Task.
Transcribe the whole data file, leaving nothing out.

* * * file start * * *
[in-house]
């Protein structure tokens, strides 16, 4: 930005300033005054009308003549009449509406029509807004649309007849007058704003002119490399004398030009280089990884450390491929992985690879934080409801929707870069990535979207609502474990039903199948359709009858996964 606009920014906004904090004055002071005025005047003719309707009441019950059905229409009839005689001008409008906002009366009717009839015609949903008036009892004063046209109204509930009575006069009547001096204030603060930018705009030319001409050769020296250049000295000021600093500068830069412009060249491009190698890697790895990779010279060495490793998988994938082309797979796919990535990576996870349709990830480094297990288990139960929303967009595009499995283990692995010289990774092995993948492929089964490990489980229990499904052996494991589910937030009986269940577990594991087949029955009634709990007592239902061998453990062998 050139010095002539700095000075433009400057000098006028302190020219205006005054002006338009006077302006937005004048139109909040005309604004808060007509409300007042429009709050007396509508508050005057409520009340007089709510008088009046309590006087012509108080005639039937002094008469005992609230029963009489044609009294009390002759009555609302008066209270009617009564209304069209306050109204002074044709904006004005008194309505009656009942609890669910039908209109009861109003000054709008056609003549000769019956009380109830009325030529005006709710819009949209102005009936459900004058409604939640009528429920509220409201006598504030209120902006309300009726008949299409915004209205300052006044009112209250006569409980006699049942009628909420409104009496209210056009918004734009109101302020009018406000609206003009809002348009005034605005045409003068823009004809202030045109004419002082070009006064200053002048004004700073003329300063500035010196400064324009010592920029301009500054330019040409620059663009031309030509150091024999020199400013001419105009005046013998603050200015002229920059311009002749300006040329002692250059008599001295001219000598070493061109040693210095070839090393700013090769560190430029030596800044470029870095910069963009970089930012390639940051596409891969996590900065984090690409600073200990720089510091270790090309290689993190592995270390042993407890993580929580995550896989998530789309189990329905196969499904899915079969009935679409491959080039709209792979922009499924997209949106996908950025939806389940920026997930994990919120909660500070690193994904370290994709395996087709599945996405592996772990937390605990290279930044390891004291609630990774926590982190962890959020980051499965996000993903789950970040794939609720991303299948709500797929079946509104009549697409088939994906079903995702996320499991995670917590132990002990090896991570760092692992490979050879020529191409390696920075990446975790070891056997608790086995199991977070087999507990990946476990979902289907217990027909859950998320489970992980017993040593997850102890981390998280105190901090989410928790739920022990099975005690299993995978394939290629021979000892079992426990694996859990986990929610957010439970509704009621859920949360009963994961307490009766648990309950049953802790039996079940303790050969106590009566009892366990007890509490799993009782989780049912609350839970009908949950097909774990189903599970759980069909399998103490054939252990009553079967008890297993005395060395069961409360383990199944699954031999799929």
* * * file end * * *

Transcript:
[in-house]
């Protein structure tokens, strides 16, 4: 930005300033005054009308003549009449509406029509807004649309007849007058704003002119490399004398030009280089990884450390491929992985690879934080409801929707870069990535979207609502474990039903199948359709009858996964 606009920014906004904090004055002071005025005047003719309707009441019950059905229409009839005689001008409008906002009366009717009839015609949903008036009892004063046209109204509930009575006069009547001096204030603060930018705009030319001409050769020296250049000295000021600093500068830069412009060249491009190698890697790895990779010279060495490793998988994938082309797979796919990535990576996870349709990830480094297990288990139960929303967009595009499995283990692995010289990774092995993948492929089964490990489980229990499904052996494991589910937030009986269940577990594991087949029955009634709990007592239902061998453990062998 050139010095002539700095000075433009400057000098006028302190020219205006005054002006338009006077302006937005004048139109909040005309604004808060007509409300007042429009709050007396509508508050005057409520009340007089709510008088009046309590006087012509108080005639039937002094008469005992609230029963009489044609009294009390002759009555609302008066209270009617009564209304069209306050109204002074044709904006004005008194309505009656009942609890669910039908209109009861109003000054709008056609003549000769019956009380109830009325030529005006709710819009949209102005009936459900004058409604939640009528429920509220409201006598504030209120902006309300009726008949299409915004209205300052006044009112209250006569409980006699049942009628909420409104009496209210056009918004734009109101302020009018406000609206003009809002348009005034605005045409003068823009004809202030045109004419002082070009006064200053002048004004700073003329300063500035010196400064324009010592920029301009500054330019040409620059663009031309030509150091024999020199400013001419105009005046013998603050200015002229920059311009002749300006040329002692250059008599001295001219000598070493061109040693210095070839090393700013090769560190430029030596800044470029870095910069963009970089930012390639940051596409891969996590900065984090690409600073200990720089510091270790090309290689993190592995270390042993407890993580929580995550896989998530789309189990329905196969499904899915079969009935679409491959080039709209792979922009499924997209949106996908950025939806389940920026997930994990919120909660500070690193994904370290994709395996087709599945996405592996772990937390605990290279930044390891004291609630990774926590982190962890959020980051499965996000993903789950970040794939609720991303299948709500797929079946509104009549697409088939994906079903995702996320499991995670917590132990002990090896991570760092692992490979050879020529191409390696920075990446975790070891056997608790086995199991977070087999507990990946476990979902289907217990027909859950998320489970992980017993040593997850102890981390998280105190901090989410928790739920022990099975005690299993995978394939290629021979000892079992426990694996859990986990929610957010439970509704009621859920949360009963994961307490009766648990309950049953802790039996079940303790050969106590009566009892366990007890509490799993009782989780049912609350839970009908949950097909774990189903599970759980069909399998103490054939252990009553079967008890297993005395060395069961409360383990199944699954031999799929």